As we round the corner to the middle of April, we know that warmer days really are ahead – even if our northern Nevada weather remains predictably unpredictable. Spring is typically when homeowners start making plans for outdoor projects in anticipation of the sunny days to come. If a new patio is on your to-do list and you’re considering your options, here’s what Harris Landscape Construction wants you to know about the pros and cons of paver patios.
Pro: Durability & Lifespan
When we reference pavers, we’re usually talking about stones made from concrete. Other pavers can be made from clay brick or natural stone. In general, pavers are relatively small with varying colors and textures, and they can be installed in a number of beautiful patterns. When they’re installed properly, the individual paving stones interlock for a flexible but very strong patio system. All those joints reduces the risk of breaking or cracking – which can be an issue with traditional concrete patios. In fact, pavers are so strong, many manufacturers offer lifetime warranties.
Pavers are typically manufactured with aggregates and pigments that run throughout the individual stones. Even if a paver does get chipped, it won’t be very noticeable. Colored concrete patios, on the other hand, tend to fade quickly and require reapplication every year or two.
Pro: Season Proof
We’re no strangers to wintry weather in northern Nevada, which can take a real toll on our outdoor spaces. Freeze-thaw cycles – when moisture in the ground freezes and thaws – can be especially damaging to patios. As the ground expands and contracts, it can move your patio. In a paver patio, the seams make it possible for the pavers to flex individually and settle back into place, particularly if they were installed professionally with proper construction practices. A concrete patio is a solid surface, so it’s more likely to crack in its weaker spots.
Pro: Low Maintenance
With regular applications of protective sealants, pavers are wonderfully low maintenance. Sweep or blow off any debris as needed, and that’s pretty much it! Re-sanding to fill joints should also be done every few years to keep your pavers looking like new.
One of the drawbacks of pavers is a potential side effect of those small pieces making up the patio space – weeds! All those joints must be filled with sand when they’re first installed, and that sand can wash away over time, making space for intrepid little weeds. But here’s a tip – polymer sand hardens in the joints, which keeps weeds from taking root. While the occasional hardy weed may still poke through, polymer sand can address between 95 and 98 percent. A weedy paver patio can be whipped into shape – ask Harris Landscape Construction for an estimate to clean, re-sand, and seal your patio today.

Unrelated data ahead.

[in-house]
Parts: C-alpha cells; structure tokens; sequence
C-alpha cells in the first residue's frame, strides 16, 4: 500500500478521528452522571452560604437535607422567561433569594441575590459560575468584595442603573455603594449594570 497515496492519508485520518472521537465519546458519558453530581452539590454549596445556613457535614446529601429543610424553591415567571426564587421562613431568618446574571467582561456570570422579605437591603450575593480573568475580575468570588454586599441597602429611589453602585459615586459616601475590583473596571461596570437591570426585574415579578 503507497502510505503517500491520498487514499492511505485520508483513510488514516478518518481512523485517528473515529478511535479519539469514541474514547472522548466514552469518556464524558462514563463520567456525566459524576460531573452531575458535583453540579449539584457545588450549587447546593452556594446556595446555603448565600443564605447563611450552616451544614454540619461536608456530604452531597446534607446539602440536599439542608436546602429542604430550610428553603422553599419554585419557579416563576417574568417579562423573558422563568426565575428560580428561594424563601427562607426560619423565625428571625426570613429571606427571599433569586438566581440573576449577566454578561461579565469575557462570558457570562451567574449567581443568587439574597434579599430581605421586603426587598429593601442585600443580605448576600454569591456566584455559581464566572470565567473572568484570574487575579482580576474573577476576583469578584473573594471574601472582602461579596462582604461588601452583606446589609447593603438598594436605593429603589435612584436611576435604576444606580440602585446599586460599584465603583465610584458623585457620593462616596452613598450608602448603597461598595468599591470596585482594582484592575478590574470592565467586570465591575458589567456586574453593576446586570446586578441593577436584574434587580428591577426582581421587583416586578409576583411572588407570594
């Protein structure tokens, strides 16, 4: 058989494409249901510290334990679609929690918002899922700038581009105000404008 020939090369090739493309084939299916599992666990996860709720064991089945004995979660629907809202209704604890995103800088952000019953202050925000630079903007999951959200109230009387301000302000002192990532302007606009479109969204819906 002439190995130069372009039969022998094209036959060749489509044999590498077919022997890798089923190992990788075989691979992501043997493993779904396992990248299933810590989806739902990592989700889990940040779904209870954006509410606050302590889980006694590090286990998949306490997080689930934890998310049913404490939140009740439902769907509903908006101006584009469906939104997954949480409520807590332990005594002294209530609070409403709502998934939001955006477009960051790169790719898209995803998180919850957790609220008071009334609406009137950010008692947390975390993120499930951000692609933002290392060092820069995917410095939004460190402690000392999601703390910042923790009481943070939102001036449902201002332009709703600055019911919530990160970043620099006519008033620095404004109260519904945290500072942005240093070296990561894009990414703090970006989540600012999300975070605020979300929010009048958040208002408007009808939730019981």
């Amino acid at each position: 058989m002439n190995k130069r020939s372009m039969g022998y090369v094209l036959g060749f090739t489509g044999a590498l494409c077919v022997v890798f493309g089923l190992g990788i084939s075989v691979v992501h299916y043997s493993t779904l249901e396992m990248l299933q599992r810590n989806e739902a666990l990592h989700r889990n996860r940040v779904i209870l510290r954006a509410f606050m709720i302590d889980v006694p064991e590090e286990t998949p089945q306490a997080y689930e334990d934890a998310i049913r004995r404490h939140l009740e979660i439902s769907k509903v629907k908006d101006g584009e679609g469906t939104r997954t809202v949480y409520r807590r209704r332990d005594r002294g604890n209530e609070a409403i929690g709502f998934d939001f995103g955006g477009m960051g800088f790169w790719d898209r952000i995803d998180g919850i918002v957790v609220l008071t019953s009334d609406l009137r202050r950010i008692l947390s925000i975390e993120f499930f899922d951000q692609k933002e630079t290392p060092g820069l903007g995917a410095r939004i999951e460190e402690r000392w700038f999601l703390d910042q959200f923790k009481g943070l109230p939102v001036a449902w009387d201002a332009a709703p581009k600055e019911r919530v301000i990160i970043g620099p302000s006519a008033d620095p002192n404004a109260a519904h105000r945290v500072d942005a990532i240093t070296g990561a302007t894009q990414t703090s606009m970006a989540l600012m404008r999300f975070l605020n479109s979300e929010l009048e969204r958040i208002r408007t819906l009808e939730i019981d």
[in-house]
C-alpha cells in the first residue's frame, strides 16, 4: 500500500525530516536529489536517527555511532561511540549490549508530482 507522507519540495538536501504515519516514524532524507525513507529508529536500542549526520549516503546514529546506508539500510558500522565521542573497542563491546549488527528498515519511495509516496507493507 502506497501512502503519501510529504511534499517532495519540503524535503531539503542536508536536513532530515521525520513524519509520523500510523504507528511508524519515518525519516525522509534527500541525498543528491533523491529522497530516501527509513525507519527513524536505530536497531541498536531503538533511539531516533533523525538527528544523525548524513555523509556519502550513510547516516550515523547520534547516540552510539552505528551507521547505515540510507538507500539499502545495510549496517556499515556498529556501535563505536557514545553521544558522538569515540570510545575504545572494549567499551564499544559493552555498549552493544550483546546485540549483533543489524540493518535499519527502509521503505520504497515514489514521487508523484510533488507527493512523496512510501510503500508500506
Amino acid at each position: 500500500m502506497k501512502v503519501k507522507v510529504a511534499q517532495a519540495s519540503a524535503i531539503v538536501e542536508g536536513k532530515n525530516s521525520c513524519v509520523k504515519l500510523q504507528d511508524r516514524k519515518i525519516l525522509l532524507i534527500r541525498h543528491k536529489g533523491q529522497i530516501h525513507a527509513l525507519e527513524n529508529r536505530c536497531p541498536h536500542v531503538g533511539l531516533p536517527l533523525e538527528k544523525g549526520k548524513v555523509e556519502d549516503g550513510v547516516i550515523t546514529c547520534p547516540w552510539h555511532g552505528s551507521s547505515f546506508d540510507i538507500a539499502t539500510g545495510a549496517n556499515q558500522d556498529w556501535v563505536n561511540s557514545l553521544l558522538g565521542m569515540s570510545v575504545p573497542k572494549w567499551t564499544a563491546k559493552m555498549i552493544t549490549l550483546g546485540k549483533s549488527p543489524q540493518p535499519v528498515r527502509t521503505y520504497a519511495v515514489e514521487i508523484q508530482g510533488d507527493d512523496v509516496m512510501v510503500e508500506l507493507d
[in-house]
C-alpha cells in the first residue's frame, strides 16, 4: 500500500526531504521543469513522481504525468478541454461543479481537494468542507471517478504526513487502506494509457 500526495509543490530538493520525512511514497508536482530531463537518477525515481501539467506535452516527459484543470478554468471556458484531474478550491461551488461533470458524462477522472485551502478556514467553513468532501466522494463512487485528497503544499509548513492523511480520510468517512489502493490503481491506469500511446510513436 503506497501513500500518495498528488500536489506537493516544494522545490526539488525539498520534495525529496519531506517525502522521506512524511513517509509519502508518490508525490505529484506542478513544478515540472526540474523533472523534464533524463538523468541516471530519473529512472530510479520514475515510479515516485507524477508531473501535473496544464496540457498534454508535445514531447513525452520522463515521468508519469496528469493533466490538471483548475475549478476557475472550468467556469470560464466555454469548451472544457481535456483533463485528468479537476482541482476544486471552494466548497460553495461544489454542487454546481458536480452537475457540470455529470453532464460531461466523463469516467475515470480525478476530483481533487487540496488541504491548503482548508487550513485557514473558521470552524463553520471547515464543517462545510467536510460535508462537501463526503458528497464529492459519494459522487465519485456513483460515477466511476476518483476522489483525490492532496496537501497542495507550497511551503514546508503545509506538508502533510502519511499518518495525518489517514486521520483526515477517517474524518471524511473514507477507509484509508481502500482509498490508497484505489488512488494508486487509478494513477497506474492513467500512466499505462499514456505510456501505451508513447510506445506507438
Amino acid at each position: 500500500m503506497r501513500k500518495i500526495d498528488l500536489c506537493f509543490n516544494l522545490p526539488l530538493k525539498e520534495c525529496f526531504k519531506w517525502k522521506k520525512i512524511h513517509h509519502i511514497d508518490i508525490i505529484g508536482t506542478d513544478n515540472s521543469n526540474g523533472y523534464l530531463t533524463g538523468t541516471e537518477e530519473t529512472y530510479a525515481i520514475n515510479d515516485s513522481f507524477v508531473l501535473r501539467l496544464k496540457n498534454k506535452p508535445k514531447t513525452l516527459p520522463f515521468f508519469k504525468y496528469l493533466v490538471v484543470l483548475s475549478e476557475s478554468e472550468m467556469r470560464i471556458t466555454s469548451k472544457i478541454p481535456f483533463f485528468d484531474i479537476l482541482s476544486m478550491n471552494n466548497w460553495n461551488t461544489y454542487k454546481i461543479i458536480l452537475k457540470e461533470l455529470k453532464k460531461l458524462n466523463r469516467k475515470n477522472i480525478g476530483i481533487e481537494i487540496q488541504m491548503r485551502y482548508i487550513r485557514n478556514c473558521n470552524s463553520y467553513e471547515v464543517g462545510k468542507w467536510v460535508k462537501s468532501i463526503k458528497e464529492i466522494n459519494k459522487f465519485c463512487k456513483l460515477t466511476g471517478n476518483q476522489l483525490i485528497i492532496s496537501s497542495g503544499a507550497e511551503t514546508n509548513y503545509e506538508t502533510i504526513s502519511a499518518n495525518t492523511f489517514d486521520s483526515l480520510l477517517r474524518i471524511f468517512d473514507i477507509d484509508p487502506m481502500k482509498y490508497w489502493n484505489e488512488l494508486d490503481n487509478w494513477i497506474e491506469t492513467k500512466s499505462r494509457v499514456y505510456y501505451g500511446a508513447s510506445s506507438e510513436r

Con: Longer Install
An average-sized paver patio will take an experienced team between three and five days to complete. Once the pavers are installed, they’re immediately walkable. A concrete patio can be poured in just a few hours, but curing will take one to three days and can’t be stepped on during that time.
Installing pavers does involve more steps. Prepping the area requires clearing the installation site, leveling the subsoil, pouring and leveling the gravel, installing bedding sand, installing the actual pavers, setting the edging, filling the joints, and then cleaning and sealing that beautiful new patio!
Con: Price Tag
While it’s true that a paver patio will often require a greater up-front investment, it can be more cost-effective over the long run. The ongoing maintenance of a stamped concrete patio, for example, tends to cost more than the paver version would have. And that doesn’t include repairing cracks!
The Best Choice
Deciding whether a paver patio fits your needs isn’t always easy. But understanding the pros and cons can help. If you want prices for a new patio, or you need recommendations for the best kind, contact Harris Landscape Construction today.